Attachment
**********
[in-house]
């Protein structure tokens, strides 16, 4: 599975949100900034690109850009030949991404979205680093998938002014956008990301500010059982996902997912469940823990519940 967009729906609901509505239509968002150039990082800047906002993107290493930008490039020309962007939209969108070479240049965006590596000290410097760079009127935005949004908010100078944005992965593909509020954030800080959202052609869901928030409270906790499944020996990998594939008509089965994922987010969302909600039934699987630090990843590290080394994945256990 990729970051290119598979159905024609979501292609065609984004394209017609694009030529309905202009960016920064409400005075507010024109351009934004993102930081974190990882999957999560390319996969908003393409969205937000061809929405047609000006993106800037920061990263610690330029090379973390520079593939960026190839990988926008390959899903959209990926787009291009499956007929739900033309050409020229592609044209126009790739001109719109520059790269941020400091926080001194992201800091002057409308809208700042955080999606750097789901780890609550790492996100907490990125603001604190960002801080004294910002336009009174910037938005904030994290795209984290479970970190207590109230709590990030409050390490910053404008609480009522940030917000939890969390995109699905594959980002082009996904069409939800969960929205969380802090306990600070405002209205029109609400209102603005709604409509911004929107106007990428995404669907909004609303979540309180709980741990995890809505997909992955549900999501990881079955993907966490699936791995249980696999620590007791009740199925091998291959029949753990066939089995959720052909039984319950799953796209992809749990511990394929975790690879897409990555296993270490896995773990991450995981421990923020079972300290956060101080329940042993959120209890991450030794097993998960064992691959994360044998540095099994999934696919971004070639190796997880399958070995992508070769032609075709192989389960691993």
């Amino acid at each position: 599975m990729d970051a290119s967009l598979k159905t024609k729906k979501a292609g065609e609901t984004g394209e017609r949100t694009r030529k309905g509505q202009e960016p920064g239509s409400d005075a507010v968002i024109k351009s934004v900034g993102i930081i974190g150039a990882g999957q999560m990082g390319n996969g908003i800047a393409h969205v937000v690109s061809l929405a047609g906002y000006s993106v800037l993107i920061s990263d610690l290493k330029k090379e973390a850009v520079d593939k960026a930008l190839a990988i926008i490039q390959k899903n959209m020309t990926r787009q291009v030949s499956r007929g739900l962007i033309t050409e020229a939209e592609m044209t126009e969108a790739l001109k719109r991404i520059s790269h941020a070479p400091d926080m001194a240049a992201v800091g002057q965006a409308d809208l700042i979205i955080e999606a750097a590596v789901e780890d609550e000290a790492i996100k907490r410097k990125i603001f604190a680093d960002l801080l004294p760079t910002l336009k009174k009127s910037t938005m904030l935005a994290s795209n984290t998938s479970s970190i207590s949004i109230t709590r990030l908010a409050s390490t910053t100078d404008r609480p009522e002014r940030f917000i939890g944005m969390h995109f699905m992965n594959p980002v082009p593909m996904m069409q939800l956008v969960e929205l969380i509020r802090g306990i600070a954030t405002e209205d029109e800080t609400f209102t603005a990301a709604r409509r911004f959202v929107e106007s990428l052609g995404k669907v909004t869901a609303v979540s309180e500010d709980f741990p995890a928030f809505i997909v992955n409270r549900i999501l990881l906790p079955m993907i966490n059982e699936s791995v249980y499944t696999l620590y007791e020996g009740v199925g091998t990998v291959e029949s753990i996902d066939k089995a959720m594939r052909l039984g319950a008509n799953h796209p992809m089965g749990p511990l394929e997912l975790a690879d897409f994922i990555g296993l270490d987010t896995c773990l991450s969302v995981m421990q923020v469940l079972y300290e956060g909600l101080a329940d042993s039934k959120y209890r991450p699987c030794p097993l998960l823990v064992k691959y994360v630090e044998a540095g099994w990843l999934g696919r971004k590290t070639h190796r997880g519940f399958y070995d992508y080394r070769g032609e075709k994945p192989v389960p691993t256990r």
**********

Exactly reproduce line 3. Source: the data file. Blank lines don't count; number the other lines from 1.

């Amino acid at each position: 599975m990729d970051a290119s967009l598979k159905t024609k729906k979501a292609g065609e609901t984004g394209e017609r949100t694009r030529k309905g509505q202009e960016p920064g239509s409400d005075a507010v968002i024109k351009s934004v900034g993102i930081i974190g150039a990882g999957q999560m990082g390319n996969g908003i800047a393409h969205v937000v690109s061809l929405a047609g906002y000006s993106v800037l993107i920061s990263d610690l290493k330029k090379e973390a850009v520079d593939k960026a930008l190839a990988i926008i490039q390959k899903n959209m020309t990926r787009q291009v030949s499956r007929g739900l962007i033309t050409e020229a939209e592609m044209t126009e969108a790739l001109k719109r991404i520059s790269h941020a070479p400091d926080m001194a240049a992201v800091g002057q965006a409308d809208l700042i979205i955080e999606a750097a590596v789901e780890d609550e000290a790492i996100k907490r410097k990125i603001f604190a680093d960002l801080l004294p760079t910002l336009k009174k009127s910037t938005m904030l935005a994290s795209n984290t998938s479970s970190i207590s949004i109230t709590r990030l908010a409050s390490t910053t100078d404008r609480p009522e002014r940030f917000i939890g944005m969390h995109f699905m992965n594959p980002v082009p593909m996904m069409q939800l956008v969960e929205l969380i509020r802090g306990i600070a954030t405002e209205d029109e800080t609400f209102t603005a990301a709604r409509r911004f959202v929107e106007s990428l052609g995404k669907v909004t869901a609303v979540s309180e500010d709980f741990p995890a928030f809505i997909v992955n409270r549900i999501l990881l906790p079955m993907i966490n059982e699936s791995v249980y499944t696999l620590y007791e020996g009740v199925g091998t990998v291959e029949s753990i996902d066939k089995a959720m594939r052909l039984g319950a008509n799953h796209p992809m089965g749990p511990l394929e997912l975790a690879d897409f994922i990555g296993l270490d987010t896995c773990l991450s969302v995981m421990q923020v469940l079972y300290e956060g909600l101080a329940d042993s039934k959120y209890r991450p699987c030794p097993l998960l823990v064992k691959y994360v630090e044998a540095g099994w990843l999934g696919r971004k590290t070639h190796r997880g519940f399958y070995d992508y080394r070769g032609e075709k994945p192989v389960p691993t256990r």